Craig T. Nelson to Star in 'Coach' Follow-Up Series for NBC

The network has handed out a 13-episode straight-to-series commitment for the series from creator Barry Kemp.
Courtesy of Everett Collection

TV's Year of Revivals continues.

NBC has handed out a 13-episode straight-to-series order for a Coach follow-up comedy, The Hollywood Reporter has learned.

Craig T. Nelson, fresh off his six-season run on NBC's Parenthood, will reprise his role as coach Hayden Fox in the comedy. Barry Kemp — who created the original series that ran on ABC for nine seasons — will return to write the NBC follow-up and exec produce the Universal Television multicamera series with Nelson.

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NBC's sequel picks up 18 years after Coach went off the air in 1997 following a nearly 200-episode run. Nelson's beleaguered football coach is now retired and is called back to become the assistant coach to his own grown son, who is now the new head coach at an Ivy League school in Pennsylvania that is just starting up a new team.

A premiere date for Coach 2.0 has not yet been determined and no additional casting information has been revealed. The original series, produced by Universal Television, featured Jerry Van Dyke as Fox's bumbling assistant Luther and Bill Fagerbakke as fellow assistant coach Dauber; Shelley Fabares played Nelson's wife, Christine.

The series concluded with Hayden and Christine adopting a child after being unable to conceive.

Sources tell THR that NBC, who had the first meeting for the follow-up given its sibling studio Universal is producing, bought the pitch in the room with the straight-to-series order, prompting producers to cancel meetings set up with CBS, ABC and Fox.

While the new series will put the focus on Hayden and his son, sources indicate it's unlikely that any other original castmembers will return, with the role of the wife still unclear given that there is not yet a script after NBC bought the comedy based on its pitch.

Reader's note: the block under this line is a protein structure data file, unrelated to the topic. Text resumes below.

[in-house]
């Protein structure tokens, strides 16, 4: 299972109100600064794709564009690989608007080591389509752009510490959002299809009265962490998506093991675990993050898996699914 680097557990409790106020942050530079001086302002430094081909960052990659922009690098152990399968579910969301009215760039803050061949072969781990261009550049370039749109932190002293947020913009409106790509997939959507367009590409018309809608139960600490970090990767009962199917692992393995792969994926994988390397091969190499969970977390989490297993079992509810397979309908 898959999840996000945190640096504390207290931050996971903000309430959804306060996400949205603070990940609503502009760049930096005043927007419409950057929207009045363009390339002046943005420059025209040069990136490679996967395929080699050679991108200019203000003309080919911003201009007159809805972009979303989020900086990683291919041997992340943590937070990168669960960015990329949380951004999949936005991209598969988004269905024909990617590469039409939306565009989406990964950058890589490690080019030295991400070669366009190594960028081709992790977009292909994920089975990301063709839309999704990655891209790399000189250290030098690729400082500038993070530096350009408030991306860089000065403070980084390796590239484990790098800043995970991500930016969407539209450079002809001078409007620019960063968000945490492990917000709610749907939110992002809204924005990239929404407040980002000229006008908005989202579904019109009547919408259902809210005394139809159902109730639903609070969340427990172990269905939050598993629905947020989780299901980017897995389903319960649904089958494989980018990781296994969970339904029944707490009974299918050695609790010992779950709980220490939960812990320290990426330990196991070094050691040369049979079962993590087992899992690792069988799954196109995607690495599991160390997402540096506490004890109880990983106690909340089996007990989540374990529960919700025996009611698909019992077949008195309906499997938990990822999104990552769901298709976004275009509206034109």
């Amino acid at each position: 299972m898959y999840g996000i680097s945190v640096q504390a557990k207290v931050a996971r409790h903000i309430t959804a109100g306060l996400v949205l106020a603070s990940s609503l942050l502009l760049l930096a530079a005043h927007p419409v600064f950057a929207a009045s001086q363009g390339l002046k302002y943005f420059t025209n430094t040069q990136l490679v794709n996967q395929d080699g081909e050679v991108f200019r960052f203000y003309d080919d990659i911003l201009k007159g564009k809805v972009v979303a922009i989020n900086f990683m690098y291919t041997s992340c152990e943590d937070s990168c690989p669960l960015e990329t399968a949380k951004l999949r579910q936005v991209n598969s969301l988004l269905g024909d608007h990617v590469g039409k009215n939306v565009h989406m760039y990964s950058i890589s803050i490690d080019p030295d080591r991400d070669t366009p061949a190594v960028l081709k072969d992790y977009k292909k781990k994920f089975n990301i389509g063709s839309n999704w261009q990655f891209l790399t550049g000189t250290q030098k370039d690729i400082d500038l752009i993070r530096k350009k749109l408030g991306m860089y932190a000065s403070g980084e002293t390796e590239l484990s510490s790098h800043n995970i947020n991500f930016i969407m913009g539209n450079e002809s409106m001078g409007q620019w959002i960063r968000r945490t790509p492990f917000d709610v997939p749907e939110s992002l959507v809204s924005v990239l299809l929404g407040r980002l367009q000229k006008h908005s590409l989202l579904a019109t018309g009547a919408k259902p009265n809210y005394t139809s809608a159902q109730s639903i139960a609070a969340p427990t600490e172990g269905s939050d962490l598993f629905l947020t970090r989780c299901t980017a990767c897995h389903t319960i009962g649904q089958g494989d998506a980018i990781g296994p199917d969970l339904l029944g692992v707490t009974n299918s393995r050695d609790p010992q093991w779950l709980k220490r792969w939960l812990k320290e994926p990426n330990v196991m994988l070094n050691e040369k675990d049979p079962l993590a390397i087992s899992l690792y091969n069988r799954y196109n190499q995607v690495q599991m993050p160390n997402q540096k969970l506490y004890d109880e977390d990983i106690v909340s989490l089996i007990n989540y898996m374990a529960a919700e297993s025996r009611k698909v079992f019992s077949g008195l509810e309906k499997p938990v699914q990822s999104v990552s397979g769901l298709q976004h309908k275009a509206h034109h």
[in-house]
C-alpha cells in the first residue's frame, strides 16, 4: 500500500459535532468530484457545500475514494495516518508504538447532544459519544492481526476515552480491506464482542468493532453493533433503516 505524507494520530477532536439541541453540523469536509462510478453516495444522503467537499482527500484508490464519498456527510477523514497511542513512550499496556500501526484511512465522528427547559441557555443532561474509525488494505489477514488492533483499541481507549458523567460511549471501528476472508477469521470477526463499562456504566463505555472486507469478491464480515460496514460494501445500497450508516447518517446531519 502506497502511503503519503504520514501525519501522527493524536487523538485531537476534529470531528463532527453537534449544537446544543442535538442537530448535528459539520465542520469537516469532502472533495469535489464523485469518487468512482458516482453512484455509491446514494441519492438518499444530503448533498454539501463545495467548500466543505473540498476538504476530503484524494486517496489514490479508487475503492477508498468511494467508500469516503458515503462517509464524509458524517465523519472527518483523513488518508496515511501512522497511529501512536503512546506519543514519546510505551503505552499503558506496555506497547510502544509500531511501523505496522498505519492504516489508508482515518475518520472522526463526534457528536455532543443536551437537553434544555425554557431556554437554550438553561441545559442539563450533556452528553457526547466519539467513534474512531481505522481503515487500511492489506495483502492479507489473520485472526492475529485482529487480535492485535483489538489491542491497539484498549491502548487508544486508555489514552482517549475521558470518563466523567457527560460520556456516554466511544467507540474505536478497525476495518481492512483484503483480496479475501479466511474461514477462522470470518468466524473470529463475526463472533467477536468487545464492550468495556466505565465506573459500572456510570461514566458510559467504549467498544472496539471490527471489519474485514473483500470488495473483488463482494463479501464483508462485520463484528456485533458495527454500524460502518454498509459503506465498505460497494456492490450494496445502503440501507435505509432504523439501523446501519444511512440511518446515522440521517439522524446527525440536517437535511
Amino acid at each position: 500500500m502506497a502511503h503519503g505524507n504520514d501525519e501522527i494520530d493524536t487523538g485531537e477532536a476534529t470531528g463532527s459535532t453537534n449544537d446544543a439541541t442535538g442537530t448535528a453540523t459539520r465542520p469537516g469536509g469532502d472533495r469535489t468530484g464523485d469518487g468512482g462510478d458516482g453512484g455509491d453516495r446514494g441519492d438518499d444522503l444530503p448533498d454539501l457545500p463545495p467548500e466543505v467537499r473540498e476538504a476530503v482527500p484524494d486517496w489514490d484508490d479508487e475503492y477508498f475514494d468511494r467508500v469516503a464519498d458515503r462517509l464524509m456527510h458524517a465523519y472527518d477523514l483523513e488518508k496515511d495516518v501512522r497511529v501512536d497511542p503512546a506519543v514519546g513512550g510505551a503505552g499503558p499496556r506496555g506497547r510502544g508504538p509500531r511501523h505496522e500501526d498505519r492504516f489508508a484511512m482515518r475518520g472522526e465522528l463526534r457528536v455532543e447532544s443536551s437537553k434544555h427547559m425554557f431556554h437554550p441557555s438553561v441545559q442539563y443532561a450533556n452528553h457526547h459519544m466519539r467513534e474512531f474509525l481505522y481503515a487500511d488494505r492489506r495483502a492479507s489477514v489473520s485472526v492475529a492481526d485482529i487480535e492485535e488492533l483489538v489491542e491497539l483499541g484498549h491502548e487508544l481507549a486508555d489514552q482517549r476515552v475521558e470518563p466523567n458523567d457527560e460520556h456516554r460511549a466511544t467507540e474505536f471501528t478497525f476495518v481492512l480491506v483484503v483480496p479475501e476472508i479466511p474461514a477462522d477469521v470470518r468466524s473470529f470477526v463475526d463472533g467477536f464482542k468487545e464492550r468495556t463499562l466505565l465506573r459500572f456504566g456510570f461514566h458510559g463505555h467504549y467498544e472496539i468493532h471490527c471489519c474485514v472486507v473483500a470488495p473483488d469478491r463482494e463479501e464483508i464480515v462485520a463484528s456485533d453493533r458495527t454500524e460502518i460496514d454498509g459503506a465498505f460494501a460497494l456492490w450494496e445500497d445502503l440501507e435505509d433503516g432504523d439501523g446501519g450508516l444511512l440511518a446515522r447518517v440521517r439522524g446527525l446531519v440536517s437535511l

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The Coach revival has been in the works for months, with Nelson approached to revive the project toward the end of Parenthood's run when he was debating signing on: "We're talking about it. I'm really at a quandary. But I've been approached and we're thinking about it and talked through it a little bit," he told THR. "I don't know. It would be a new form; it's his son. He adopted a son and his son now has become a coach."

For NBC, Coach comes as the network has been looking to revive its multicamera block this season. The network most recently pulled single-camera comedies About a Boy and Marry Me in favor of multicams One Big Happy and the second season of Undateable. Of NBC's 13 comedy pilots this season, six are multicam — up two year-over-year. Coach also marks NBC's second straight-to-series order of the season, joining single-camera comedy Telenovela, starring Eva Longoria, which also landed a 13-episode order for a fall premiere. Not to be outdone, the network also gave an early six-episode series pickup to multicam The Carmichael Show starring Jerrod Carmichael.

Reboots and revivals have become all the rage this development and pilot season as the broadcast networks look for proven formats in a bid to break through the clutter. ABC has Uncle Buck; CBS has Limitless and Rush Hour; Fox has Minority Report; and NBC has Problem Child. Key to the success of such revivals is having the original creators and producers involved, which Coach has with Universal, Nelson and Kemp.

During its run, Coach was a mainstay at the Emmys, with multiple nominations for its regular and guest cast and wins in 1992 for Nelson and in 1996 for guest star Tim Conway.

Nelson is repped by Paradigm, Tom Hoberman and Forward Entertainment. Kemp is repped by ICM Partners, who packaged NBC's Coach, and Bill Jacobson.

The Coach revival also keeps Nelson in the NBC and Universal fold after starring as Zeek Braverman for all six seasons of the network's recently departed Jason Katims drama Parenthood.

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